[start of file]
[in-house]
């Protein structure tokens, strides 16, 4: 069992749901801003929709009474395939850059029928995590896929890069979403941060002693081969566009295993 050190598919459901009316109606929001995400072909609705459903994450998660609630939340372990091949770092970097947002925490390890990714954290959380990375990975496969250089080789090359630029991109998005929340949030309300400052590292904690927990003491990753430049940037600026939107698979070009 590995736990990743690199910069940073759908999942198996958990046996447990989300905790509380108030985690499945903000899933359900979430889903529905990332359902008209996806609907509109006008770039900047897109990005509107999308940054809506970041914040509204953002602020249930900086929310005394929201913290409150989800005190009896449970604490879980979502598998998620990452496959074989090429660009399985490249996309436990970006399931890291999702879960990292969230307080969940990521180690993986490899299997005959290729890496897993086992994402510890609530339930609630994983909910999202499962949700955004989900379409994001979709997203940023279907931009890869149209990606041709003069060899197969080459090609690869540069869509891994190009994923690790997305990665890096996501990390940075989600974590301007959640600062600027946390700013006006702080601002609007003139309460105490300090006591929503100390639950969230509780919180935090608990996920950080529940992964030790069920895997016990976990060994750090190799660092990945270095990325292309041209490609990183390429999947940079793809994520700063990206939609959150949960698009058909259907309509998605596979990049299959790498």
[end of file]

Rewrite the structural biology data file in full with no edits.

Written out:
[in-house]
């Protein structure tokens, strides 16, 4: 069992749901801003929709009474395939850059029928995590896929890069979403941060002693081969566009295993 050190598919459901009316109606929001995400072909609705459903994450998660609630939340372990091949770092970097947002925490390890990714954290959380990375990975496969250089080789090359630029991109998005929340949030309300400052590292904690927990003491990753430049940037600026939107698979070009 590995736990990743690199910069940073759908999942198996958990046996447990989300905790509380108030985690499945903000899933359900979430889903529905990332359902008209996806609907509109006008770039900047897109990005509107999308940054809506970041914040509204953002602020249930900086929310005394929201913290409150989800005190009896449970604490879980979502598998998620990452496959074989090429660009399985490249996309436990970006399931890291999702879960990292969230307080969940990521180690993986490899299997005959290729890496897993086992994402510890609530339930609630994983909910999202499962949700955004989900379409994001979709997203940023279907931009890869149209990606041709003069060899197969080459090609690869540069869509891994190009994923690790997305990665890096996501990390940075989600974590301007959640600062600027946390700013006006702080601002609007003139309460105490300090006591929503100390639950969230509780919180935090608990996920950080529940992964030790069920895997016990976990060994750090190799660092990945270095990325292309041209490609990183390429999947940079793809994520700063990206939609959150949960698009058909259907309509998605596979990049299959790498």